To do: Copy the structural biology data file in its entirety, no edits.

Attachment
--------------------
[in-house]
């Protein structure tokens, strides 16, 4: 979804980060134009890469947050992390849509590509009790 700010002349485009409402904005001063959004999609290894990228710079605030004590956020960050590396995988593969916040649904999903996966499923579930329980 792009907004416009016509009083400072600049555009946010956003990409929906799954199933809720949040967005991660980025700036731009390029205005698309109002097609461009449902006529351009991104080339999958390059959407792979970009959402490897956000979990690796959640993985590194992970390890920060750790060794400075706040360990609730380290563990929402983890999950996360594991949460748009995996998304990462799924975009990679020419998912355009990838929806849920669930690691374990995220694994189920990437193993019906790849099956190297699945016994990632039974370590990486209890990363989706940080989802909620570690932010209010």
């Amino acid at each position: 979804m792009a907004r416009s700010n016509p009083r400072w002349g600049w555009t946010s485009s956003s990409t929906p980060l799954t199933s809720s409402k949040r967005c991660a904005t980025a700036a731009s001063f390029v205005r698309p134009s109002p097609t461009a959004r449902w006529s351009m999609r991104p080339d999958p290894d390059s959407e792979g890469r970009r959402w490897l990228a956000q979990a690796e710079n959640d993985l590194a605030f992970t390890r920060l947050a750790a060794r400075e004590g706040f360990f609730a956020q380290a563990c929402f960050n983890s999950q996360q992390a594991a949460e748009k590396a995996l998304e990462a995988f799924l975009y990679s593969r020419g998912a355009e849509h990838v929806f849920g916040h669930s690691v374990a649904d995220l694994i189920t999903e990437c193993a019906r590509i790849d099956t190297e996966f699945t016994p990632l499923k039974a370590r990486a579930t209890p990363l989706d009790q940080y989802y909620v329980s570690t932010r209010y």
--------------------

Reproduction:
[in-house]
């Protein structure tokens, strides 16, 4: 979804980060134009890469947050992390849509590509009790 700010002349485009409402904005001063959004999609290894990228710079605030004590956020960050590396995988593969916040649904999903996966499923579930329980 792009907004416009016509009083400072600049555009946010956003990409929906799954199933809720949040967005991660980025700036731009390029205005698309109002097609461009449902006529351009991104080339999958390059959407792979970009959402490897956000979990690796959640993985590194992970390890920060750790060794400075706040360990609730380290563990929402983890999950996360594991949460748009995996998304990462799924975009990679020419998912355009990838929806849920669930690691374990995220694994189920990437193993019906790849099956190297699945016994990632039974370590990486209890990363989706940080989802909620570690932010209010």
């Amino acid at each position: 979804m792009a907004r416009s700010n016509p009083r400072w002349g600049w555009t946010s485009s956003s990409t929906p980060l799954t199933s809720s409402k949040r967005c991660a904005t980025a700036a731009s001063f390029v205005r698309p134009s109002p097609t461009a959004r449902w006529s351009m999609r991104p080339d999958p290894d390059s959407e792979g890469r970009r959402w490897l990228a956000q979990a690796e710079n959640d993985l590194a605030f992970t390890r920060l947050a750790a060794r400075e004590g706040f360990f609730a956020q380290a563990c929402f960050n983890s999950q996360q992390a594991a949460e748009k590396a995996l998304e990462a995988f799924l975009y990679s593969r020419g998912a355009e849509h990838v929806f849920g916040h669930s690691v374990a649904d995220l694994i189920t999903e990437c193993a019906r590509i790849d099956t190297e996966f699945t016994p990632l499923k039974a370590r990486a579930t209890p990363l989706d009790q940080y989802y909620v329980s570690t932010r209010y």